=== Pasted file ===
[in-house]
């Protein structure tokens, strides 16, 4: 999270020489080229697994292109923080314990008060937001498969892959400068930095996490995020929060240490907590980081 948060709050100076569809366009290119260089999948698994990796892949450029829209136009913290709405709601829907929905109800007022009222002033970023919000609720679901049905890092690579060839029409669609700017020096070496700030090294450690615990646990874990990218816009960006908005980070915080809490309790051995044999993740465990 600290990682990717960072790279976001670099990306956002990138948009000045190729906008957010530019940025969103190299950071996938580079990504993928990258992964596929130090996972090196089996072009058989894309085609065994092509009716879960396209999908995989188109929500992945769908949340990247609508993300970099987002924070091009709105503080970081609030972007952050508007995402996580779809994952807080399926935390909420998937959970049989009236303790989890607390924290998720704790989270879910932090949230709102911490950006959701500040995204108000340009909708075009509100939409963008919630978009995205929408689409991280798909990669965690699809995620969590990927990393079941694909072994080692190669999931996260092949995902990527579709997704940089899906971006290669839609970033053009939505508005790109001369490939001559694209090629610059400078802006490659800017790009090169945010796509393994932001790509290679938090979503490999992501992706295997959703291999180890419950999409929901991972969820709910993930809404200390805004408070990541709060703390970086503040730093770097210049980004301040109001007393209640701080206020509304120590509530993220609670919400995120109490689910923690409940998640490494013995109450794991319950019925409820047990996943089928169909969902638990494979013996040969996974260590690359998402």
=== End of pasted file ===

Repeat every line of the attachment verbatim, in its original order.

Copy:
[in-house]
């Protein structure tokens, strides 16, 4: 999270020489080229697994292109923080314990008060937001498969892959400068930095996490995020929060240490907590980081 948060709050100076569809366009290119260089999948698994990796892949450029829209136009913290709405709601829907929905109800007022009222002033970023919000609720679901049905890092690579060839029409669609700017020096070496700030090294450690615990646990874990990218816009960006908005980070915080809490309790051995044999993740465990 600290990682990717960072790279976001670099990306956002990138948009000045190729906008957010530019940025969103190299950071996938580079990504993928990258992964596929130090996972090196089996072009058989894309085609065994092509009716879960396209999908995989188109929500992945769908949340990247609508993300970099987002924070091009709105503080970081609030972007952050508007995402996580779809994952807080399926935390909420998937959970049989009236303790989890607390924290998720704790989270879910932090949230709102911490950006959701500040995204108000340009909708075009509100939409963008919630978009995205929408689409991280798909990669965690699809995620969590990927990393079941694909072994080692190669999931996260092949995902990527579709997704940089899906971006290669839609970033053009939505508005790109001369490939001559694209090629610059400078802006490659800017790009090169945010796509393994932001790509290679938090979503490999992501992706295997959703291999180890419950999409929901991972969820709910993930809404200390805004408070990541709060703390970086503040730093770097210049980004301040109001007393209640701080206020509304120590509530993220609670919400995120109490689910923690409940998640490494013995109450794991319950019925409820047990996943089928169909969902638990494979013996040969996974260590690359998402």